IDC and IBM discussed the future of application modernization on SAP

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On 28th September 2020, Allan Coulter (IBM’s Global CTO for SAP Services) and John O’Brien (IDC’s European Intelligent Application Services Research Director) shared a fireside chat on the future of application modernization on SAP.

Below, John has outlined his thoughts on the topic and the discussion from the webinar:

It’s a fascinating and highly relevant topic today in the light of Covid-19, which is forcing many enterprises to accelerate their plans for digital transformation. Before the pandemic, the pressure to deliver on application modernization programs was already intensifying. In an IDC survey (January 2020), 84% of European organizations were already embarking on application modernization initiatives (44%) or planning (40%) to do so within the next 18 months. Now, in the light of Covid, 96% of organizations admitted that they expect their long-term IT strategy to be affected by Covid-19 with cloud playing a more pivotal role.

Organizations need to become data-driven intelligent enterprises to remain relevant in the digital era. But the reality facing many of these businesses is they have application estates that are inflexible, monolithic, and outdated – and they lack visibility on what good looks like.  This legacy is difficult and costly to upgrade.  This is one of the key reasons we’re now seeing a massive rise in the use of automation and intelligence in the way applications are being modernized today, to drive greater speed, agility, and removing manual steps that are costly and inefficient.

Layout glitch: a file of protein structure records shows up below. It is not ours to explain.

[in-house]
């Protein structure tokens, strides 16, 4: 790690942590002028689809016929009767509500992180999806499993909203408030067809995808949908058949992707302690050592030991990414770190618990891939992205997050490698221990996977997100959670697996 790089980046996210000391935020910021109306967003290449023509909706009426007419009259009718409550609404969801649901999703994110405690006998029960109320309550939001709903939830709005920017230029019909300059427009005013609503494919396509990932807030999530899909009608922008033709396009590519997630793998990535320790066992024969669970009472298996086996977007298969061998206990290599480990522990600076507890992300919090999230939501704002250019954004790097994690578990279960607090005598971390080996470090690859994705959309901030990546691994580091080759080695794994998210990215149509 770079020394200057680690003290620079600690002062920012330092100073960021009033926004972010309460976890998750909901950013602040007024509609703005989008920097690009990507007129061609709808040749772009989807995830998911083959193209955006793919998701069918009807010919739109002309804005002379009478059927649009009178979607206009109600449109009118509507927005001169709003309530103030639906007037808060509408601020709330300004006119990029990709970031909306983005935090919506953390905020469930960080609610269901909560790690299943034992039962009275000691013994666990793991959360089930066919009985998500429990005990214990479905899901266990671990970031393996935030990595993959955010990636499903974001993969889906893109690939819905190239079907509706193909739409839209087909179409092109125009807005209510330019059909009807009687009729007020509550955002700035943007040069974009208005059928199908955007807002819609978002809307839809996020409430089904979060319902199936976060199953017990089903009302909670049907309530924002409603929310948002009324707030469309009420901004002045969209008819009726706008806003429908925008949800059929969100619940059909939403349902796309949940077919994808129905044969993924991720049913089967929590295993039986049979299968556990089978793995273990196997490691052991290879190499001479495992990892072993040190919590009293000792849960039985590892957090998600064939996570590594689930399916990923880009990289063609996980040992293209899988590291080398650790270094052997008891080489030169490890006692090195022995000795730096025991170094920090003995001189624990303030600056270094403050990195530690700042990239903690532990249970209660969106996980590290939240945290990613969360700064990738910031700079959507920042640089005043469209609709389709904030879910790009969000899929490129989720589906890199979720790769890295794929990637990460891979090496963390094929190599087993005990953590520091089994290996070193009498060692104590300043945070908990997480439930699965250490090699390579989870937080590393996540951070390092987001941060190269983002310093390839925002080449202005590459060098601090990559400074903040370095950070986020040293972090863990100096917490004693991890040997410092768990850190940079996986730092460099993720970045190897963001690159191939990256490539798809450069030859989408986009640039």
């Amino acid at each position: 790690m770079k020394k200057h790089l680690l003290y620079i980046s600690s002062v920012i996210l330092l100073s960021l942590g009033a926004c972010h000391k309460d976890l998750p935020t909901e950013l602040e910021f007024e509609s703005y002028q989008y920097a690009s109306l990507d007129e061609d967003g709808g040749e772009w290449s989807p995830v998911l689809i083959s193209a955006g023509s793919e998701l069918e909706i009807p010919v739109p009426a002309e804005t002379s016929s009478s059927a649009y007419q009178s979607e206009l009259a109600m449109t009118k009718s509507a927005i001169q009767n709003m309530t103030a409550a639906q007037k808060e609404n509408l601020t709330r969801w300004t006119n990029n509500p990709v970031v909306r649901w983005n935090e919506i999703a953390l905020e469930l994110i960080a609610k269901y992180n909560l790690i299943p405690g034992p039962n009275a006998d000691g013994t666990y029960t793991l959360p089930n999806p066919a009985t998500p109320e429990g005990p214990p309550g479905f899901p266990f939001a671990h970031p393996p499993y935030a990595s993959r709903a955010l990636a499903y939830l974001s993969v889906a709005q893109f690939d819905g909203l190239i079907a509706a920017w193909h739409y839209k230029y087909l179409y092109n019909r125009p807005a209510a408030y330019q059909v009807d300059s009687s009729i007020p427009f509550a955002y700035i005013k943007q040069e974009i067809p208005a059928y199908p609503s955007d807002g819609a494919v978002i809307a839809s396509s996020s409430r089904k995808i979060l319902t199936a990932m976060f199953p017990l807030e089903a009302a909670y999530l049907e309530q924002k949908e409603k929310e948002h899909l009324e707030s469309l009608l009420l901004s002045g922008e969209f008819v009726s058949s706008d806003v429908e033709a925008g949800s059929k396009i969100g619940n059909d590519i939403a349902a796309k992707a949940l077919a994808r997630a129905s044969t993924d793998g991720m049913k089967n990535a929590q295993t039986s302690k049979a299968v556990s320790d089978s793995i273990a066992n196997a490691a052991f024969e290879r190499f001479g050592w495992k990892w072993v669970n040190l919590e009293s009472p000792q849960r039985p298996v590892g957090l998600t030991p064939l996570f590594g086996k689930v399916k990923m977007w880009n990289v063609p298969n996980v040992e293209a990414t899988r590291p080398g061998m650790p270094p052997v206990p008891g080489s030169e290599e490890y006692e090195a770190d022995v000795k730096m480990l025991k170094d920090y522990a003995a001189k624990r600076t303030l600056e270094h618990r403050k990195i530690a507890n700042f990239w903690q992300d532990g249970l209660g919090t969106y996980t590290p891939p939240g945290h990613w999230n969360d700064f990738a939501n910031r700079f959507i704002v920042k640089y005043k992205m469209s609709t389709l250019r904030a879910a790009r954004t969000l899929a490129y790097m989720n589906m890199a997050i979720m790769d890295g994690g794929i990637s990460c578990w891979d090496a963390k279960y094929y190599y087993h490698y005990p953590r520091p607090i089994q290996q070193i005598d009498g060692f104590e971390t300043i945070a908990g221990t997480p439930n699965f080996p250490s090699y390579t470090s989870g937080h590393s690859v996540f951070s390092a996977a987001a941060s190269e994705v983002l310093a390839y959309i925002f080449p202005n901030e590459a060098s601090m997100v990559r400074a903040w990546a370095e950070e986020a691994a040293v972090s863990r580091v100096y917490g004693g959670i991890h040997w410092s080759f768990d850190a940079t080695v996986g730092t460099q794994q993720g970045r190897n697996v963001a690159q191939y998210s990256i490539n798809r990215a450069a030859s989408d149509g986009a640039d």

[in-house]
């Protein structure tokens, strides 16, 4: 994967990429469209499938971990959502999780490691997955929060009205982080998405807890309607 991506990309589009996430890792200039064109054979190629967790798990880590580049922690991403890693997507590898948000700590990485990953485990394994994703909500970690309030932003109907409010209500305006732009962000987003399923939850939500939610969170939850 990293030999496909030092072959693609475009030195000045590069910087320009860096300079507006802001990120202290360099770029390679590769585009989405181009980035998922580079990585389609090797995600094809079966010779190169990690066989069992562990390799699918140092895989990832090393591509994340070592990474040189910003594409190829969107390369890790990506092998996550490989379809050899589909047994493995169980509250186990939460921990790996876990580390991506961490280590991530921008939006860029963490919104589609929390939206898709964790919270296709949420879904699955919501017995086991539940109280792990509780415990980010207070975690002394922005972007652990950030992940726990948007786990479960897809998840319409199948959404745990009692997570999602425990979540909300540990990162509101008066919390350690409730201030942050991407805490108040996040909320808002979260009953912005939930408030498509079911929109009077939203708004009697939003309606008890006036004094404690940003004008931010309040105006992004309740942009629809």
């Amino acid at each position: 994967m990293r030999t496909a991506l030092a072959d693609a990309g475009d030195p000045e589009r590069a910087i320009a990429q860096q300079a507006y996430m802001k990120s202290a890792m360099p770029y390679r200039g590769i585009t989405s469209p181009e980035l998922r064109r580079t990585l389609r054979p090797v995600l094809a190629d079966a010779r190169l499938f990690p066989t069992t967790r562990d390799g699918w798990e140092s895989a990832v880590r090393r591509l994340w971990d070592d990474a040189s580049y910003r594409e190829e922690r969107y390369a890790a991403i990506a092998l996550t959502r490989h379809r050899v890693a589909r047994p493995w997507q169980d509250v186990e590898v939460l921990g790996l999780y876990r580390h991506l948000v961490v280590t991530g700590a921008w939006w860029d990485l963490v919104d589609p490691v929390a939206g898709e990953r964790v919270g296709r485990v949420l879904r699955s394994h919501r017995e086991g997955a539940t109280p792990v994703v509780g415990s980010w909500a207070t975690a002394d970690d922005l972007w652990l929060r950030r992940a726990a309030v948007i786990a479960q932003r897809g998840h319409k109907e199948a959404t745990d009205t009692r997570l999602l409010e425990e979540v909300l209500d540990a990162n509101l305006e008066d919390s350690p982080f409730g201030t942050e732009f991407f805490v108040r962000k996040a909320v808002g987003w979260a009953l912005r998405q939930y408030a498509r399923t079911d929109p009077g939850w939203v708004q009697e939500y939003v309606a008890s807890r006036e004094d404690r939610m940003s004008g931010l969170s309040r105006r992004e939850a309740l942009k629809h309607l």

Businesses embarking on application modernization, face big decisions, like whether to refactor, re-platform and/or repackage legacy applications into more flexible, often cloud-native technologies. Almost a third are going to keep their monolithic ERP system and look to modernize applications that way. Meanwhile, there’s another group who are moving fast to cloud-native – where apps are built and deployed natively on the cloud – IDC’s new estimates put this at a third of the market, and this is up 40% in 2019. 

It’s not surprising that many organizations still need help understanding their options in this new world, for instance which workloads to prioritize, what skills they need, and how to move applications safely to a new platform. Many can find themselves being left in what we’re calling ‘application modernization limbo’ without clear guidance and support.

It’s encouraging to see IBM’s forward-looking approach to these challenges, whereby modernization is shifting away from a pure technology and cost-orientated topic, to something that is aligned to how the business enables transformation. They are taking their clients on a journey that helps them capture the intelligence and insights that a modern ERP can offer. Allan explained to me that IBM is seeing an increasing need to align the modernized core SAP with digital initiatives, to help clients shift from a traditional view of their operational processes to intelligent workflows using data, AI and automation tools. This now accounts for one-third of IBM’s engagements today versus the classical ERP story.

This pivot is exactly what I see among the top end of the market for some of the leading European enterprises. In fact, IDC Predicts by 2022 50% of GDP will come from digital services & products – and as I mentioned before Covid-19 is only accelerating that shift. It means that if you haven’t yet made the pivot, you’re leaving over half of the potential business on the table for your competitors. That’s only going to diminish more the longer you leave it.